Canadian History Dictionary Caen Emery De
(Samuel de Champlain era) Nephew of Guillaume, 137; left in com...
Gosselin Abbe Auguste 1843- Born At St Charles De Bellechasse
Quebec. Educated at Quebec Seminary and at Laval University. Or...
Bib : Dent Last Forty Years Mcmullen History Of Canada
Bourinot, Constitutional History of Canada; Egerton and Grant,
(Lord Dorchester era) British officer killed at Sault au Matelo...
Hamilton Alexander 1757-1804 American Statesman Index : Lord Dorchester Era
Anxious to keep on good terms with Britain, 286; Talleyrand's o...
Bib : Morgan Can Men
(General Brock era) Commands on Island of St. Joseph, 202, 210;...
(Sir John A Macdonald era) Murdered at Fort Garry by Riel's fol...
(Baldwin / La Fontaine / Hincks era) Inspector-general, retires...
(John Graves Simcoe era) Teaches school at Fredericksburg and M...
Simcoe John Graves 1752-1806 John Graves Simcoe Era Speaks In House Of Commons On
Constitutional Act, 7, 8; birth and family, 15; death of his fa...
(Samuel de Champlain era) Daughter of Abraham Martin, 146.
Cuthbert James Ross
(General Brock era) Of Berthier, forms a volunteer company,
Bib : Cyc Am Biog Shortt And Doughty Constitutional Documents
Le Tardif Olivier
Born in Normandy, 1601. Came to Canada, 1620, and
employed as ...
Fanning Edmund 1737-1818 Held Various Offices In The American
colonies before the Revolution. Removed to Nova Scotia, and in ...
(Count Frontenac era) At Quebec, 336. (Sir Frederick Haldimand ...
Bib : Dent Can Por And Last Forty Years Morgan Cel Can
Sketch of part of the River Chateauguay, George Williams,
(Sir Frederick Haldimand era) Trade route to the interior, 163....
Discovered by John Cabot in 1497. First settlement made by
Jacques Cartier, in 1535, on the banks of the St. Charles. In 1608
Champlain founded the city of Quebec, almost on the spot where Jacques
Cartier had wintered; the country ceded to Great Britain by France, by
the treaty of Paris, 1763; civil government provided by Quebec Act,
1774; and a measure of responsible government by the Constitutional Act,
1791; invasion by Americans, 1775-1776; War of 1812; Rebellions of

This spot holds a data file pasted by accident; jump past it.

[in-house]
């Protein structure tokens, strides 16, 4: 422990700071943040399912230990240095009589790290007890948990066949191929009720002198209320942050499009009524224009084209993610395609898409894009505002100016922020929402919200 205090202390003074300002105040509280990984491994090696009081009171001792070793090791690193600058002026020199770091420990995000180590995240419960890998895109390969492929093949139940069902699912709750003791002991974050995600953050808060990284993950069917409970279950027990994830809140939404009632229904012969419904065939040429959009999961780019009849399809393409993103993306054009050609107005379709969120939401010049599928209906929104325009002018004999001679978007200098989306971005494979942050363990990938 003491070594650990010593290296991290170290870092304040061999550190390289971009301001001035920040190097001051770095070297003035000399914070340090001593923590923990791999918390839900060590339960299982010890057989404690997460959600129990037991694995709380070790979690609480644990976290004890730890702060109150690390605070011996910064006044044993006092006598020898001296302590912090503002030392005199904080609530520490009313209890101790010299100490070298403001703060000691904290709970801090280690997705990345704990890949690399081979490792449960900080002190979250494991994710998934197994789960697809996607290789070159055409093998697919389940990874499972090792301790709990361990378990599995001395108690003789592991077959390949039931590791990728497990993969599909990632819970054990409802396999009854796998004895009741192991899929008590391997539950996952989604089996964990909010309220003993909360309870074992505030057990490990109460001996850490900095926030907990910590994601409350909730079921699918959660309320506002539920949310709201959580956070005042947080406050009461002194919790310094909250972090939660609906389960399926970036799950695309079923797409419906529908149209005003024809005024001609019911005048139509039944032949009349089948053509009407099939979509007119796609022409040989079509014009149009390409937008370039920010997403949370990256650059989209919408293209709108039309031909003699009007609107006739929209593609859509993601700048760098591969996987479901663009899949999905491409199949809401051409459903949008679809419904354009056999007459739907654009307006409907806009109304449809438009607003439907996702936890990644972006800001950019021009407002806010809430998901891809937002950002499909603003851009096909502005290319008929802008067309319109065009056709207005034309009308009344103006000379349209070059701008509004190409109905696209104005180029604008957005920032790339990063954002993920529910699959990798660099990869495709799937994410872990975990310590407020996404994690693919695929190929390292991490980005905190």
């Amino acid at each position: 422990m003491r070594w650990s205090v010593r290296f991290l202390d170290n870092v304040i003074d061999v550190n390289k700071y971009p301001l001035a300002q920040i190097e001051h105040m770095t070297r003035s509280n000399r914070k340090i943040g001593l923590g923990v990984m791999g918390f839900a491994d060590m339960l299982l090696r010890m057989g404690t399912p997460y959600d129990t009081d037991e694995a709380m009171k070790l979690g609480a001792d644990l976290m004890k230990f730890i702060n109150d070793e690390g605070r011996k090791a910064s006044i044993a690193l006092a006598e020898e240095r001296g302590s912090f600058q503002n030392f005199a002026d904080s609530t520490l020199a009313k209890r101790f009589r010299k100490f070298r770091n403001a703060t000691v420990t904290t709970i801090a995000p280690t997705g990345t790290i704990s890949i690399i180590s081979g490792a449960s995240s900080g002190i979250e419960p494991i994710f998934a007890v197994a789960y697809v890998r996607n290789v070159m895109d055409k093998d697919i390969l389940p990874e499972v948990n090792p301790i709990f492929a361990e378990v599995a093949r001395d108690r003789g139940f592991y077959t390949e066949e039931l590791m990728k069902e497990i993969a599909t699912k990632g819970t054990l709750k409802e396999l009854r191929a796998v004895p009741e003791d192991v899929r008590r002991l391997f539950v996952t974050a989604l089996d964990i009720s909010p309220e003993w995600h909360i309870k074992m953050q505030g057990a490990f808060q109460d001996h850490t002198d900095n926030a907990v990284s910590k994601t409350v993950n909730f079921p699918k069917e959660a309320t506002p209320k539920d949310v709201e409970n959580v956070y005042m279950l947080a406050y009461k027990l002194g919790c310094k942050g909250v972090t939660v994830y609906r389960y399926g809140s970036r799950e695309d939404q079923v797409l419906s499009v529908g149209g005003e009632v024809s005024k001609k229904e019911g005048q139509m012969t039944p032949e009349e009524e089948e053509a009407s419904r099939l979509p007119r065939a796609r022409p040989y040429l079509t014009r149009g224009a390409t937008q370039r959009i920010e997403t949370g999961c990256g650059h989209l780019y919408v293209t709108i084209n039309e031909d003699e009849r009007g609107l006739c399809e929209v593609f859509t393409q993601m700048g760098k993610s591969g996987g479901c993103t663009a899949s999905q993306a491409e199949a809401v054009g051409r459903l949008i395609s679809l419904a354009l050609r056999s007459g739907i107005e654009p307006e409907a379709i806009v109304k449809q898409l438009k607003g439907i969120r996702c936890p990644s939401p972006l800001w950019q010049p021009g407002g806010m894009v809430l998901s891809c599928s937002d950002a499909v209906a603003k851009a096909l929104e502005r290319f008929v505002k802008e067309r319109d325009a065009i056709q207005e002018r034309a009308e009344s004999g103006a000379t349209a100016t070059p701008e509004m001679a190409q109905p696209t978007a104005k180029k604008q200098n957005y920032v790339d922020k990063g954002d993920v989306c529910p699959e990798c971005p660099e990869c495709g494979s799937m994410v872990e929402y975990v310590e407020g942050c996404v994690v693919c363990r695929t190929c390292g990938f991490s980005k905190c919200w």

1837-1838, in Upper and Lower Canada; union of Upper and Lower Canada,
1841; Confederation of Canada, New Brunswick, and Nova Scotia, 1867;
Manitoba added to the Dominion, 1870; British Columbia, 1871; Prince
Edward Island, 1873; provinces of Saskatchewan and Alberta created,
1905. =Index=: (Lord Dorchester era) Surrender of, 2; under military rule till conclusion
of peace, 2; acquisition of, by Britain, hastened American Revolution,
3; ceded by treaty of Paris to Great Britain, 7; its wide extent at that
time, 8; French population of, at cession, 9; English-speaking
population, 9; petition for restoration of its ancient limits, 61;
division of, into two provinces proposed, 248; political possibilities
after conquest, 253-257; boundaries of, not defined by Constitutional
Act, 260. (George Brown Era) Party government--origin of the double ministries, 81-82;
election frauds in 1857, 99-100; process of expansion--Confederation and
after, 264. (Lord Elgin era) First railway in, 99; early political conditions in,
17-40; difficulties connected with responsible government in, 26;
principles of responsible government, 228; her political system
contrasted with that of United States, 241 et seq. (Wolfe / Montcalm era) Interests
French commanders and their men but little, 11; its vulnerable points,
17; its strong social and political organization gave it an advantage in
war, 24; but was unfavourable to internal development, 24. (Lord Sydenham era) Rapid
progress made in Anglicizing previous to passing of Quebec Act, 63;
unfortunate change of policy regarding, 64. (Count Frontenac era) Population of, 36, 55,
58, 131, 147, 148; poverty of impresses Sister Bourgeoys, 39; morals of
the people, 58, 59; overgoverned, 131; trade, 148; affected by all the
vicissitudes of mother country, 150, 151; "farmers" of revenue appointed
for, 154; Bishop St. Vallier's first description of country and
inhabitants, 192; Governor Denonville's description, 192; St. Vallier's
revised opinion, 193; real character of the people, 193-195; state of
depression throughout the country, 219, 240; drinking habits of people,
223; described by Laval as the country of miracles, 301; exhaustion of,
after departure of New England fleet, 305, 317. See also New France;
Cartier, Jacques; Cabot, John; Champlain; Quebec Act; Constitutional
Act; Union Act; Upper Canada; Lower Canada; Confederation.
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